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During gladiator matches, the unfair match-up

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12 Jul 2016, 03:25
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During gladiator matches, the unfair match-up between a prisoner with a short sword and ten soldiers with horses and whips can drive the prisoner to a state of manic frenzy, like a rampaging bull whose rage increases when its hide is pierced with swords.

(A) like a rampaging bull whose rage increases when its hide is pierced with swords
(B) like the increased rage of a rampaging bull when its hide is pierced with swords
(C) like a rampaging bull that increases rage while rampaging with its hide pierced with swords
(D) just as a rampaging bull that increases rage by piercing its hide with swords
(E) just as a rampaging bull’s rage increases when it is pierced with swords

Thanks

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04 Aug 2016, 10:26
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winionhi
Hi

I agree with you. The non-possessive pronoun 'it' cannot stand the possessive bull's rage.

I. The use of possessive nouns and non-possessive nouns along with their counterparts:

1. POSSESSIVE NOUN with NON-POSSESSIVE PRONOUN is NOT OK. ----Tom’s + he, him --- is not ok.

In spite of Tom’s high scores in GMAT, he was not considered by the Ivy League for admission -- wrong

Though Tom’s score was high in the GMAT, Wharton did not consider him for admission. --- wrong.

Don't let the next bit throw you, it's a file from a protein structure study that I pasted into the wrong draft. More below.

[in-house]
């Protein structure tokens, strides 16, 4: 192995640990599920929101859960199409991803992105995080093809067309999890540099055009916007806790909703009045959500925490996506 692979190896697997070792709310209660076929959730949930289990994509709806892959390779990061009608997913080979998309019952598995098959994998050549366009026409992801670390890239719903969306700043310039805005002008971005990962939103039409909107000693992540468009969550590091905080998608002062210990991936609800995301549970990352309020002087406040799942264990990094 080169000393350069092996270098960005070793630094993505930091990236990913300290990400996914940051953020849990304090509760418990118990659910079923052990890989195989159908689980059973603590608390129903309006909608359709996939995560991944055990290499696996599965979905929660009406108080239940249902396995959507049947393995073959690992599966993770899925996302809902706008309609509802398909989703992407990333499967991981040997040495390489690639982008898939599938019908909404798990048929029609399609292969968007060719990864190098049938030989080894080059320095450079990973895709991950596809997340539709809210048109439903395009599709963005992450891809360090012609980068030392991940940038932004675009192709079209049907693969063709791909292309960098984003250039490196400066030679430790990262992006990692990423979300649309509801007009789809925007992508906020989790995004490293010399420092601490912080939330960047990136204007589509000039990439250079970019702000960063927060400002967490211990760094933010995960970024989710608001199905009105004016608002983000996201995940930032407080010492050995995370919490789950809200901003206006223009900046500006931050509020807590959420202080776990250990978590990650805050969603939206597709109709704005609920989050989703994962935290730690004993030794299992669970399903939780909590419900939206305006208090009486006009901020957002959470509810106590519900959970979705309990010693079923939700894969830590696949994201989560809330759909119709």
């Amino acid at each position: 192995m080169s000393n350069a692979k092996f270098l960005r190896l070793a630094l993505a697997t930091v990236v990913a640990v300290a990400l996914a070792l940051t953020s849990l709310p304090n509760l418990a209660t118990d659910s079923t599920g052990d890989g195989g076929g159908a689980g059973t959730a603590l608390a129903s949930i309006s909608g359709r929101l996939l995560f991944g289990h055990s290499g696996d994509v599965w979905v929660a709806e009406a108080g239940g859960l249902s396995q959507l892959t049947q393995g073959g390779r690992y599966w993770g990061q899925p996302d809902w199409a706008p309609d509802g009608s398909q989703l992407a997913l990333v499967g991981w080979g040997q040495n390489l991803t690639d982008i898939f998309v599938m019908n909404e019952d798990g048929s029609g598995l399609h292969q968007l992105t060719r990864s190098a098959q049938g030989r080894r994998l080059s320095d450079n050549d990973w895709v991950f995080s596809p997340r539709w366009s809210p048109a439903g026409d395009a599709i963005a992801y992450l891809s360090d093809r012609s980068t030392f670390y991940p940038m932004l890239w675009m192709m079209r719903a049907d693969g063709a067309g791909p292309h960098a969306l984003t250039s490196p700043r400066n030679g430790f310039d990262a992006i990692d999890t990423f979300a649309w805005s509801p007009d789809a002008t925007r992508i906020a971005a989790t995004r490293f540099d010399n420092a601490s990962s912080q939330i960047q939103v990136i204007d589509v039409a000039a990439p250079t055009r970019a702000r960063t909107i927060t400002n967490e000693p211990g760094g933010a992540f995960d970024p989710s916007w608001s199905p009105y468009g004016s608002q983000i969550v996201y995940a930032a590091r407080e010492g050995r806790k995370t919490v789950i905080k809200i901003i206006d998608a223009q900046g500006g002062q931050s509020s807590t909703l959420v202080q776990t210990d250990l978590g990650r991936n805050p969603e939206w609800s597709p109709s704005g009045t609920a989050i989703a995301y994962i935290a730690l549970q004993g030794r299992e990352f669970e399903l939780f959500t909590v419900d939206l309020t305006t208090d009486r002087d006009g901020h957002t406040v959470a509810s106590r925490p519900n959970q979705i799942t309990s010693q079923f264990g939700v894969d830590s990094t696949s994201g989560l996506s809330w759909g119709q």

II. BUT ALL OTHER COMBINATIONS are ok.

1.A possessive noun with a possessive pronoun is ok. ---- Tom’s + his --- is ok

Marlon Brando’s acting skills towered his personality

2. A non-possessive noun with a non-possessive pronoun . --- Tom + he , him ---- is ok
Even though he died at a very young age for a President, Kennedy was one of the most charismatic.

3. non-possessive noun with possessive pronoun ----- Tom + his---- is ok
Churchill showed great leadership even as his country was being decimated in the war against Germany

Be careful about ‘her’; her is both possessive and non-possessive.

Theresa told her mother --- ‘her’ is possessive
Theresa told her ----- ‘her’ is non-possessive – it is in object case.

IMO, this is a poorly stimulated version of its original. You might see that choice E in the original does not have such a possessive error.
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12 Jul 2016, 04:59
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This question has to do with differentiating whether you are comparing two actions or two things.

You would say, for example, the frenzied man is like the raging bull.
But you would have to say: the man can be whipped into frenzy just as a rampaging bull can be whipped into a further state of rage.

When you compare two actions, you need to use as, not like. That leaves two possible choices D and E.

Choice D is incorrect, however, because it implies that the bull is piercing itself with swords.

Choice E is hence the correct answer
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12 Jul 2016, 05:15
14101992 wrote:
This question has to do with differentiating whether you are comparing two actions or two things.

You would say, for example, the frenzied man is like the raging bull.
But you would have to say: the man can be whipped into frenzy just as a rampaging bull can be whipped into a further state of rage.

When you compare two actions, you need to use as, not like. That leaves two possible choices D and E.

Choice D is incorrect, however, because it implies that the bull is piercing itself with swords.

Choice E is hence the correct answer

Ya I was able to eliminate a b and c , but choose d , as in e the bull's rage is compared.
Is that correct?
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12 Jul 2016, 06:19
1
Kevalkhanna wrote:
During gladiator matches, the unfair match-up between a prisoner with a short
sword and ten soldiers with horses and whips can drive the prisoner to a state of
manic frenzy, like a rampaging bull whose rage increases when its hide is pierced
with swords.

(A) like a rampaging bull whose rage increases when its hide is pierced with